with redirect_stdout(f):
        help(pow)

如果要把 help() 的输出写到 sys.stderr

with redirect_stdout(sys.stderr):
    help(pow)

需要注意的点在于, sys.stdout 的全局副作用意味着此上下文管理器不适合在库代码和大多数多线程应用程序中使用。它对子进程的输出没有影响。不过对于许多工具脚本而言,它仍然是一个有用的方法。

该上下文管理器是 reentrant

3.4 新版功能.

contextlib.redirect_stderr(new_target)

redirect_stdout() 类似,不过是将 sys.stderr 重定向到一个文件或类文件对象。

该上下文管理器是 reentrant

3.5 新版功能.

class contextlib.ContextDecorator

一个使上下文管理器能用作装饰器的基类。

与往常一样,继承自 ContextDecorator  的上下文管理器必须实现 __enter____exit__ 。即使用作装饰器, __exit__ 依旧会保持可能的异常处理。

ContextDecorator 被用在 contextmanager() 中,因此你自然获得了这项功能。

ContextDecorator 的示例:

from contextlib import ContextDecorator

class mycontext(ContextDecorator):
    def __enter__(self):
        print('Starting')
        return self

    def __exit__(self, *exc):
        print('Finishing')
        return False

>>> @mycontext()
... def function():
...     print('The bit in the middle')
...
>>> function()
Starting
The bit in the middle
Finishing

>>> with mycontext():
...     print('The bit in the middle')
...
Starting
The bit in the middle
Finishing

这个改动只是针对如下形式的一个语法糖:

def f():
    with cm():
        # Do stuff

ContextDecorator 使得你可以这样改写:

@cm()
def f():
    # Do stuff

这能清楚地表明, cm 作用于整个函数,而不仅仅是函数的一部分(同时也能保持不错的缩进层级)。

现有的上下文管理器即使已经有基类,也可以使用 ContextDecorator 作为混合类进行扩展:

from contextlib import ContextDecorator

class mycontext(ContextBaseClass, ContextDecorator):
    def __enter__(self):
        return self

    def __exit__(self, *exc):
        return False

注解

由于被装饰的函数必须能够被多次调用,因此对应的上下文管理器必须支持在多个 with 语句中使用。如果不是这样,则应当使用原来的具有显式 with 语句的形式使用该上下文管理器。

3.2 新版功能.

class contextlib.ExitStack

该上下文管理器的设计目标是使得在编码中组合其他上下文管理器和清理函数更加容易,尤其是那些可选的或由输入数据驱动的上下文管理器。

例如,通过一个如下的 with 语句可以很容易处理一组文件:

with ExitStack() as stack:
    files = [stack.enter_context(open(fname)) for fname in filenames]
    # All opened files will automatically be closed at the end of
    # the with statement, even if attempts to open files later
    # in the list raise an exception

每个实例维护一个注册了一组回调的栈,这些回调在实例关闭时以相反的顺序被调用(显式或隐式地在 with 语句的末尾)。请注意,当一个栈实例被垃圾回收时,这些回调将 不会 被隐式调用。

通过使用这个基于栈的模型,那些通过 __init__ 方法获取资源的上下文管理器(如文件对象)能够被正确处理。

由于注册的回调函数是按照与注册相反的顺序调用的,因此最终的行为就像多个嵌套的 with 语句用在这些注册的回调函数上。这个行为甚至扩展到了异常处理:如果内部的回调函数抑制或替换了异常,则外部回调收到的参数是基于该更新后的状态得到的。

这是一个相对底层的 API,它负责正确处理栈里回调退出时依次展开的细节。它为相对高层的上下文管理器提供了一个合适的基础,使得它能根据应用程序的需求使用特定方式操作栈。

3.3 新版功能.

enter_context(cm)

Enters a new context manager and adds its __exit__() method to the callback stack. The return value is the result of the context manager's own __enter__() method.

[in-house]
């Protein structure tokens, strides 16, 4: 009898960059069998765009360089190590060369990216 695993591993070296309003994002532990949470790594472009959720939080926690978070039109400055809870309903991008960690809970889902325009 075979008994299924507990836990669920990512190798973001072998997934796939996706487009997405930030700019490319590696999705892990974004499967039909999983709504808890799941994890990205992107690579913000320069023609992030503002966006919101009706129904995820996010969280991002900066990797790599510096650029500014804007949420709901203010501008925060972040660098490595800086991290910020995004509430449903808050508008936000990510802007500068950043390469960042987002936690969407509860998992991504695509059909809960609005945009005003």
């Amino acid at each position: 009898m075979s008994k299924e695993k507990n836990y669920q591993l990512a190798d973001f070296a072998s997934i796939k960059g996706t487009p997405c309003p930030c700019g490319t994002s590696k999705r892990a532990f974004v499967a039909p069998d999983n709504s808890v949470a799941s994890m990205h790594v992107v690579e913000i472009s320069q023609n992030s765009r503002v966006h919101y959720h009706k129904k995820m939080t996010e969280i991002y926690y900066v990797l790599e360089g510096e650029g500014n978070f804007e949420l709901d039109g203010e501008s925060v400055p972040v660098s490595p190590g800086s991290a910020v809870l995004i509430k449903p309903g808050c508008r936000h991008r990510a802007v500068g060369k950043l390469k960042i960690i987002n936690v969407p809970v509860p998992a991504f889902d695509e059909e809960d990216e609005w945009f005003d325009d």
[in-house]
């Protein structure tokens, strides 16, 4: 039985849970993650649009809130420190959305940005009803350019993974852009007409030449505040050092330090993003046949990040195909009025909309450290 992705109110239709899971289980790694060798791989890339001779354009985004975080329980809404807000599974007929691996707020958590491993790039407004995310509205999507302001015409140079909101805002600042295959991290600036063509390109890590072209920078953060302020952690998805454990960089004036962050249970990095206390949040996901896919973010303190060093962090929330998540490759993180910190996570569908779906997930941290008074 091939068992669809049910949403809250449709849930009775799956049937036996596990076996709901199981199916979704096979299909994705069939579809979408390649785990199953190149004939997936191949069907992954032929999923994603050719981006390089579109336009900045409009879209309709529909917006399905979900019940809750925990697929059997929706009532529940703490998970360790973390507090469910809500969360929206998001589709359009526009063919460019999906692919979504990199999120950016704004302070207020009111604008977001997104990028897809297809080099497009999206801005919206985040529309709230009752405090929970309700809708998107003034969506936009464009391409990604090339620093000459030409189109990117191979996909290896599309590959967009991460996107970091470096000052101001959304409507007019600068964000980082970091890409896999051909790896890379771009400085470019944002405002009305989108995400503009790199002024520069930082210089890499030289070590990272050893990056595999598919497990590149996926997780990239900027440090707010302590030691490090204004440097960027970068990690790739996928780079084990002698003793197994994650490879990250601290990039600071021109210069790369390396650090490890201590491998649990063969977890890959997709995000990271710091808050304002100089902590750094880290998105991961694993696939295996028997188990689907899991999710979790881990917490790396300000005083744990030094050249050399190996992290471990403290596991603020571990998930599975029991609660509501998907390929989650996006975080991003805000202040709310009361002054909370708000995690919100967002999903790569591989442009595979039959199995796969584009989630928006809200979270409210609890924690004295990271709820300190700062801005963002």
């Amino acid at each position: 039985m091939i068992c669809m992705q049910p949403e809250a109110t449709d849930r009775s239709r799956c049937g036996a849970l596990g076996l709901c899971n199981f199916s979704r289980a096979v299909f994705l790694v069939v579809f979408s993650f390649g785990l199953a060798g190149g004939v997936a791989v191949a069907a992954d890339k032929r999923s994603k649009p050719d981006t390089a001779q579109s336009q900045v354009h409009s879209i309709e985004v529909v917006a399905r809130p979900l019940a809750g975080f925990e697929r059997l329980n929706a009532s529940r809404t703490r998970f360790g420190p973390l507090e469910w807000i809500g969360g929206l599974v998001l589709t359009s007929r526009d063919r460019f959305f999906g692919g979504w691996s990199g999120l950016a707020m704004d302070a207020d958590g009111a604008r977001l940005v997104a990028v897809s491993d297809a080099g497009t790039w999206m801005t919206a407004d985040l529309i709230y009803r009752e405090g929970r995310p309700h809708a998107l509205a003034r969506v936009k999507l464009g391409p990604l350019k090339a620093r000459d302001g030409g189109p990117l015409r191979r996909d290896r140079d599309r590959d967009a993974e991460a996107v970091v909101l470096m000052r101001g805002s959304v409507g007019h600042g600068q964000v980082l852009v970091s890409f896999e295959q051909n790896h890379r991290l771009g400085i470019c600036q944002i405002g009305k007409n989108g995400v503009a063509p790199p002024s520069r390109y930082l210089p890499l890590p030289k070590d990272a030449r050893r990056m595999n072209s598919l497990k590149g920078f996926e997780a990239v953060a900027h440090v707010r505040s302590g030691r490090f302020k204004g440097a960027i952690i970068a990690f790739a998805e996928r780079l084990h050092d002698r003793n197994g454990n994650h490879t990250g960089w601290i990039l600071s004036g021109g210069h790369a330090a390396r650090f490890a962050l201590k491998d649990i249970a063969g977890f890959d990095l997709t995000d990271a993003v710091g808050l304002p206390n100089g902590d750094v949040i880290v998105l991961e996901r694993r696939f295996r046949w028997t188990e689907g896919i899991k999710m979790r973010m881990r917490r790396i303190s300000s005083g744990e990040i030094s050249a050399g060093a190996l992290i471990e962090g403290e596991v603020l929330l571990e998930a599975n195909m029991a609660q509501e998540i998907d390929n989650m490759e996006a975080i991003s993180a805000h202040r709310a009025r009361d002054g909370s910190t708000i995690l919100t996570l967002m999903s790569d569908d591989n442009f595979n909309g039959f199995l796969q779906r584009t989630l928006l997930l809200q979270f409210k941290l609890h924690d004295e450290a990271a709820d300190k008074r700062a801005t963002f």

These context managers may suppress exceptions just as they normally would if used directly as part of a with statement.

push(exit)

Adds a context manager's __exit__() method to the callback stack.

As __enter__ is not invoked, this method can be used to cover part of an __enter__() implementation with a context manager's own __exit__() method.

If passed an object that is not a context manager, this method assumes it is a callback with the same signature as a context manager's __exit__() method and adds it directly to the callback stack.

By returning true values, these callbacks can suppress exceptions the same way context manager __exit__() methods can.

The passed in object is returned from the function, allowing this method to be used as a function decorator.

callback(callback, /, *args, **kwds)

Accepts an arbitrary callback function and arguments and adds it to the callback stack.

Unlike the other methods, callbacks added this way cannot suppress exceptions (as they are never passed the exception details).

The passed in callback is returned from the function, allowing this method to be used as a function decorator.

pop_all()

Transfers the callback stack to a fresh ExitStack instance and returns it. No callbacks are invoked by this operation - instead, they will now be invoked when the new stack is closed (either explicitly or implicitly at the end of a with statement).

For example, a group of files can be opened as an "all or nothing" operation as follows:

with ExitStack() as stack:
    files = [stack.enter_context(open(fname)) for fname in filenames]
    # Hold onto the close method, but don't call it yet.
    close_files = stack.pop_all().close
    # If opening any file fails, all previously opened files will be
    # closed automatically. If all files are opened successfully,
    # they will remain open even after the with statement ends.
    # close_files() can then be invoked explicitly to close them all.
close()